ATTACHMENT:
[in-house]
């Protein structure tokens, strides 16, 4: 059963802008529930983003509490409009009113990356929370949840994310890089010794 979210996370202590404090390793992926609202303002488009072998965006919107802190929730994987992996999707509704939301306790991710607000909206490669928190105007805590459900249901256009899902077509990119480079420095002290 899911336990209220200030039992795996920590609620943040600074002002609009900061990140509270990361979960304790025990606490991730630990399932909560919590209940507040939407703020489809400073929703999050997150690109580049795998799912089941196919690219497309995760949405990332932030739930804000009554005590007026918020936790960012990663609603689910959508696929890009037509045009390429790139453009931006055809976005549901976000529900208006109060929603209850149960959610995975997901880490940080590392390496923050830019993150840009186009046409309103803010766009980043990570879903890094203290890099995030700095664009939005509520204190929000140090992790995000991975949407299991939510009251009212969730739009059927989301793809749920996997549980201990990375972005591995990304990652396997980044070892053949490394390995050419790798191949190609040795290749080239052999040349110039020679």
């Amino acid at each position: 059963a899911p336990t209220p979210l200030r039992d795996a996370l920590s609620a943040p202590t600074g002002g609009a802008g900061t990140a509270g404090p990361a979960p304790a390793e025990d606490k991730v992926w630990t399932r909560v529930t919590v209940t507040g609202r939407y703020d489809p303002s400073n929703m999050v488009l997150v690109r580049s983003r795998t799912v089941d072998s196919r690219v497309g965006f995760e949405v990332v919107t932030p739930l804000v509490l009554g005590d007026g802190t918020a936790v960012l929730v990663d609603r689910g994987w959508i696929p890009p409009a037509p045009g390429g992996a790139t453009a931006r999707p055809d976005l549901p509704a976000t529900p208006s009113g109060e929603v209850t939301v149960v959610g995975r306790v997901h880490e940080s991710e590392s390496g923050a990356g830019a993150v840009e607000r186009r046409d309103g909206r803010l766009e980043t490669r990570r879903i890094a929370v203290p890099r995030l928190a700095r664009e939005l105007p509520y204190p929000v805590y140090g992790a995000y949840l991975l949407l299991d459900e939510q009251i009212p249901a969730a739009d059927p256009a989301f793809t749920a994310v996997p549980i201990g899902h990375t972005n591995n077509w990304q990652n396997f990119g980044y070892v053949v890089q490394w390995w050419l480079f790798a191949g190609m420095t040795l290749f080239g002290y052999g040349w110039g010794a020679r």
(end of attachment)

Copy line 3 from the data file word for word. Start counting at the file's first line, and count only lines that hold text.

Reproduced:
């Amino acid at each position: 059963a899911p336990t209220p979210l200030r039992d795996a996370l920590s609620a943040p202590t600074g002002g609009a802008g900061t990140a509270g404090p990361a979960p304790a390793e025990d606490k991730v992926w630990t399932r909560v529930t919590v209940t507040g609202r939407y703020d489809p303002s400073n929703m999050v488009l997150v690109r580049s983003r795998t799912v089941d072998s196919r690219v497309g965006f995760e949405v990332v919107t932030p739930l804000v509490l009554g005590d007026g802190t918020a936790v960012l929730v990663d609603r689910g994987w959508i696929p890009p409009a037509p045009g390429g992996a790139t453009a931006r999707p055809d976005l549901p509704a976000t529900p208006s009113g109060e929603v209850t939301v149960v959610g995975r306790v997901h880490e940080s991710e590392s390496g923050a990356g830019a993150v840009e607000r186009r046409d309103g909206r803010l766009e980043t490669r990570r879903i890094a929370v203290p890099r995030l928190a700095r664009e939005l105007p509520y204190p929000v805590y140090g992790a995000y949840l991975l949407l299991d459900e939510q009251i009212p249901a969730a739009d059927p256009a989301f793809t749920a994310v996997p549980i201990g899902h990375t972005n591995n077509w990304q990652n396997f990119g980044y070892v053949v890089q490394w390995w050419l480079f790798a191949g190609m420095t040795l290749f080239g002290y052999g040349w110039g010794a020679r």